I got a call from one of my beekeeping friends, who was looking for some help with a cutout. He had received a call from a homeowner who had been seeing a lot of bees in their basement for a couple of years and they wanted the bees removed.
We noticed that the bees were coming in and out of a small gap underneath the bay window at the front of the house, and could see that they were flying in through the hole, and then walking upward.
We did some more exploring, and took a look from the inside of the house as well. We could see that there was a cluster of bees inside the floor joists underneath the bay window in the basement. There was a small gap between the floorboards and the joists, and the bees had a crawl space that they chould come and go from. There was no comb in the basement, so we knew that they were not living in there. WOuld not be that simple.
We went back outside and disassembled the bottom of the bay window, removing the trim and the plywood on the bottom...
Lo and behold, we found the hive in the space beneath the bay, where they had removed some of the insulation.
If you've never seen a cutout being done, the process is basically to cut out sections of the comb, pulling them out of whatever their current home is, and then securing the comb to empty wooden frames. Most of the younger bees will stay on the comb, and the foragers will generally fly around, making their opinion of the situation known.
One approach to minimize the amount of flying upset bees is to use a bee vac to gently suck the bees off of the comb while you are cutting the combs loose. This helps out in a few ways:
- it clears the bees off of the comb so you can see where you are cutting, which causes less damage to bees and brood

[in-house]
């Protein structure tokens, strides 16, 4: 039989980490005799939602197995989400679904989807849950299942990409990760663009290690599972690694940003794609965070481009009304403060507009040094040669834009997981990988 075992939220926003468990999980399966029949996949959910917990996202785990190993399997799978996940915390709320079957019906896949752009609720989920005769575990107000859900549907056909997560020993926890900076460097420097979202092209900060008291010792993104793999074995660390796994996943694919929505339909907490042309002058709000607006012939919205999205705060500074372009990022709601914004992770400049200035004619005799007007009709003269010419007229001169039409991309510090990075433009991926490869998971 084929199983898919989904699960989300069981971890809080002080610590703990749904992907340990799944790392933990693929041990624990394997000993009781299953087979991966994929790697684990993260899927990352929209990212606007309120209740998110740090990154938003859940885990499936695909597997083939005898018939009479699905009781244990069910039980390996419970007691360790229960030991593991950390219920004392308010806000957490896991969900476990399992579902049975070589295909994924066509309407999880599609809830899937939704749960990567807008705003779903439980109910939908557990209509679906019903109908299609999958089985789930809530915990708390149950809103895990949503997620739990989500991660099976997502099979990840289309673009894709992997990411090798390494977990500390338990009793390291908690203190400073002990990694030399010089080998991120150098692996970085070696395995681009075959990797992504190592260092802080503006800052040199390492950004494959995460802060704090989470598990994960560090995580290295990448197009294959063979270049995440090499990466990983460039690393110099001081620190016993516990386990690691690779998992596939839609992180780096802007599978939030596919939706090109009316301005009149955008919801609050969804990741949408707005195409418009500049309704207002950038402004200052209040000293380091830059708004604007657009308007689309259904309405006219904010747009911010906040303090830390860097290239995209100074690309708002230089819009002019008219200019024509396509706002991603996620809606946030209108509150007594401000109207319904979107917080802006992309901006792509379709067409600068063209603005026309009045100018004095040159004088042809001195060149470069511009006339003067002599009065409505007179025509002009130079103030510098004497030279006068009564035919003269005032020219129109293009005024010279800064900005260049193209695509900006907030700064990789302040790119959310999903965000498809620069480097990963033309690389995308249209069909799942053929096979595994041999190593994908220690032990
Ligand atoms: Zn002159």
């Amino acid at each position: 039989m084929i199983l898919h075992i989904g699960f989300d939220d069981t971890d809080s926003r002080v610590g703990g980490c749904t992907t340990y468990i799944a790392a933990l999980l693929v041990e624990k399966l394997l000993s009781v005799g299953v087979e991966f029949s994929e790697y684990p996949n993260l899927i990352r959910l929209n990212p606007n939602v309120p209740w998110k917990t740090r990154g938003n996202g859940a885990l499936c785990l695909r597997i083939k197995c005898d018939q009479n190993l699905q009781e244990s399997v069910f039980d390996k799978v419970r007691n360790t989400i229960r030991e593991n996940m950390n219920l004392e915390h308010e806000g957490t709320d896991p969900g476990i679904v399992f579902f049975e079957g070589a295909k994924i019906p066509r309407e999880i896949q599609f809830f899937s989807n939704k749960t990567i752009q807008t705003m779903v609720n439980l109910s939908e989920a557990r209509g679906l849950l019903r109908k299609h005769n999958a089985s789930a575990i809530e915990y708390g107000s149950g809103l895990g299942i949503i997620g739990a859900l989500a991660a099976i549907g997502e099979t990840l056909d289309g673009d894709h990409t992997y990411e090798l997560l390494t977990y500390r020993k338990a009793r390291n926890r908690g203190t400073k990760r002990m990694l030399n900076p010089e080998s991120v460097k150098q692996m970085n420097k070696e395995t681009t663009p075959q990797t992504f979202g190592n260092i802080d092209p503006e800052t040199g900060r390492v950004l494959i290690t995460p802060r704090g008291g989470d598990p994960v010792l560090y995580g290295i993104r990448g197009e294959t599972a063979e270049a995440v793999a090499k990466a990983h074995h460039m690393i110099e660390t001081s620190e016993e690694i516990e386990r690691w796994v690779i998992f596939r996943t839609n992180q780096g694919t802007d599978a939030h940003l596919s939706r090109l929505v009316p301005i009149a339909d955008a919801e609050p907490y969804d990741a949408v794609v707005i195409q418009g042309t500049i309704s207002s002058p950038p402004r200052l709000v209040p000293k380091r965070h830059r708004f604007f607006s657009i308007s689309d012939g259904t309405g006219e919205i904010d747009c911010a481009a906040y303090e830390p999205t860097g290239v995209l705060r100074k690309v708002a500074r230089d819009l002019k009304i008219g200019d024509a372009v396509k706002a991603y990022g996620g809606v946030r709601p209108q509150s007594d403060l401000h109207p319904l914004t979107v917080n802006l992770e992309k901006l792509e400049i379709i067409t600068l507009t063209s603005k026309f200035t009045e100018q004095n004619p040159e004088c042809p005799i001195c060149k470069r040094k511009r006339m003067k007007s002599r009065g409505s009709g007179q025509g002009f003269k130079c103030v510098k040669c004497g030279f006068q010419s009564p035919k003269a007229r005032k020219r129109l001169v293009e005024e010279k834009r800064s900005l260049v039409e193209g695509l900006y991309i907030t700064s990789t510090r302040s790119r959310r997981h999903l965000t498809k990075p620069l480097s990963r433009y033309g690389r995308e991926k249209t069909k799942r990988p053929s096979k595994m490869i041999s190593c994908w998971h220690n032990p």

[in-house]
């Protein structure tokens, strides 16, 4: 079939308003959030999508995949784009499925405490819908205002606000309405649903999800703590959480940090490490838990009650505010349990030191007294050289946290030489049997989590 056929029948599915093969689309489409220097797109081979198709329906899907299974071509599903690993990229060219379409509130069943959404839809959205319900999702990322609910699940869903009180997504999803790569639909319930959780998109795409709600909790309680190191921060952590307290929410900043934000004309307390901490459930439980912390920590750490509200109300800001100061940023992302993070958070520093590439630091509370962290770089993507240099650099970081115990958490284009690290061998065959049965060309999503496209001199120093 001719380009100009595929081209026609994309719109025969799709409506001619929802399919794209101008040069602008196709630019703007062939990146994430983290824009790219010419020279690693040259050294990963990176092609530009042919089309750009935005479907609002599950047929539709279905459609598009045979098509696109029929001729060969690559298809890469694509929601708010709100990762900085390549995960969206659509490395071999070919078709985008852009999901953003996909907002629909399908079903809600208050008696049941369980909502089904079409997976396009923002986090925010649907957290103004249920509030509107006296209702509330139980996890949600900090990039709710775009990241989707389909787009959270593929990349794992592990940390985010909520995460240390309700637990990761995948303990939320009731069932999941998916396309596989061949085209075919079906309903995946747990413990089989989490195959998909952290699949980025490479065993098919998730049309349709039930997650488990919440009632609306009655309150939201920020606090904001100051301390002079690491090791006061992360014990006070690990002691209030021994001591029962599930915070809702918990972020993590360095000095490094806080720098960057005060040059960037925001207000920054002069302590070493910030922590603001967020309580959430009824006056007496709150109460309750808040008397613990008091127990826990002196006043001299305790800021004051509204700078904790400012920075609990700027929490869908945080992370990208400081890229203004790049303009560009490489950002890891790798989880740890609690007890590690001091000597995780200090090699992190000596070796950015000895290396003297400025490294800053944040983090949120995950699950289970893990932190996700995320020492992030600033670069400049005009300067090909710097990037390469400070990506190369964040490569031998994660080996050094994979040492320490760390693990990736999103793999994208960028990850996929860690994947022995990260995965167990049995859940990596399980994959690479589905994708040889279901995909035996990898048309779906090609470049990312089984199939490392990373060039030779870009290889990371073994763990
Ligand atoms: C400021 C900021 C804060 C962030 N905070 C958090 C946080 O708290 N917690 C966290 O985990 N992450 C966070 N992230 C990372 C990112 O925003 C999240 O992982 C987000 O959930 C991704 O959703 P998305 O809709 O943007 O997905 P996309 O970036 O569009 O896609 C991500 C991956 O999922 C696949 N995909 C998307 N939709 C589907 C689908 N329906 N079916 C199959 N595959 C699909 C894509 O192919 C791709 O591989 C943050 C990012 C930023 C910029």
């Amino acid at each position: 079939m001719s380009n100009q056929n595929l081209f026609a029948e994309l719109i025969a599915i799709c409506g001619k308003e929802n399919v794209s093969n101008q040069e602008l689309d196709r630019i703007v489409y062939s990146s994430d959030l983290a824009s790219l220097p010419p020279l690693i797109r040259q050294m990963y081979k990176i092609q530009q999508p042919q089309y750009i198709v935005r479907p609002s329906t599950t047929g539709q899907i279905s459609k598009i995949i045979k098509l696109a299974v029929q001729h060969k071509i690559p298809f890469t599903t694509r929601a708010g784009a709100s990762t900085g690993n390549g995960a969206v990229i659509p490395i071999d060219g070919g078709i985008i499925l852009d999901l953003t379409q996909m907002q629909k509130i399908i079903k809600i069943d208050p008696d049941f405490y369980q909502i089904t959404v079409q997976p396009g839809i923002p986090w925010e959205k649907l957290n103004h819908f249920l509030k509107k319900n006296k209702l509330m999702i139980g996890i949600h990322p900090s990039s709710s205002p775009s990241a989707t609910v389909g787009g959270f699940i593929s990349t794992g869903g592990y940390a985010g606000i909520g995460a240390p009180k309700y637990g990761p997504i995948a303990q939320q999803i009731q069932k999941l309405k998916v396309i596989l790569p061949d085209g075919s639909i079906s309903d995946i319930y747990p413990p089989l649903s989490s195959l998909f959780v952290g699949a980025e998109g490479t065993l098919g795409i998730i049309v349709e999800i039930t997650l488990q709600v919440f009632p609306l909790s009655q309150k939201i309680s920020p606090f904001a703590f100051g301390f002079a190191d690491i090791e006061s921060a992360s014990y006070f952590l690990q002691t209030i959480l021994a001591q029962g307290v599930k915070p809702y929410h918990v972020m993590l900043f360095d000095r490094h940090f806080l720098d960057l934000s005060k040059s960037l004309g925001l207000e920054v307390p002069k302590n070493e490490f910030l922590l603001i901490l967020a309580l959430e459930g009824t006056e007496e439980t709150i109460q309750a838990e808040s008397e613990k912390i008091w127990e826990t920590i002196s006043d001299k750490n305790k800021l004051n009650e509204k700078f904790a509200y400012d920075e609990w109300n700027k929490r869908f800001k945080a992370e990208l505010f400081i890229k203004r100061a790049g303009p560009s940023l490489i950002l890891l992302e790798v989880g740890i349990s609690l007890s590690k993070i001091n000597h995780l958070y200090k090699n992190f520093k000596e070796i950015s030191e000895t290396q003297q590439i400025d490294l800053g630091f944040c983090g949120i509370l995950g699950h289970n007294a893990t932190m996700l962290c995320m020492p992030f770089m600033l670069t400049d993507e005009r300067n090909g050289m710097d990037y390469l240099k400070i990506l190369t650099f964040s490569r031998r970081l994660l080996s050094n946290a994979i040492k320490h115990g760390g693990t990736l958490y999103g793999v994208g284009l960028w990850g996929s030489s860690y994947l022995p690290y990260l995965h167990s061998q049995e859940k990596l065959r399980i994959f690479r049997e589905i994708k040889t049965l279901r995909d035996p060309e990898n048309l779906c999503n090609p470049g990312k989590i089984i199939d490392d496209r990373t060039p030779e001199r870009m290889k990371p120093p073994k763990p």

- is makes for less flying bees in the air, which makes any non-beekeeper around the cutout pretty happy
- ideally, it gets bees out of the way so you can more easily locate the queen, who you want to capture and transfer into their new home
We used the Bushkill Bee Vac [https://beevac.com], which is pretty nice to work with, because it integrates with hive bodies, so while you are sucking them in, they are ending up directly in their new home.
As we clear a piece of comb, we reach up and cut that piece loose, and secure the comb into the frames.
As comb is cut out, it makes it easier to get to the larger pieces, and the cutout starts moving a bit quicker.
When we get all of the comb removed and relocated into frames and a body, we add this to the top of the stack on the bee vac. After the majority of the bees are recovered, we will remove a divider, and the bees will move up to take care of the brood in the combs.
We then took the vac into the basement to capture the cluster in the joists, and John sealed up the gaps between the floor boards and the joists. This allowed us to capture more of the bees, because they could no longer drift into the basement.
When we closed up the bay window, we replaced the insulation that was missing, made sure there were no voids, and replaced the trim with a longer piece, to ensure that the old opening was securely covered.
When we were doing this cutout, we did not locate the queen. We really just wanted to get this one done, since the homeowner was reactive to stings and we did not want anything to happen to him. We knew that, if we did not find her, she almost positively got picked up by the vac, and was already in with the colony.
We cleaned up and I took the colony home.
After setting the bees in their new home and opening up the front door (the vac's input hole, at least temporarily) we let them bee for a few days. After they had had a chance to settle in, we removed the extra body, as well as the bee vac parts, replacing them with a standard bottom board and top cover.
In inspecting the colony, it turns out that we either missed the queen, or more likely, she did not make the transition. The colony has created about 6 queen cells.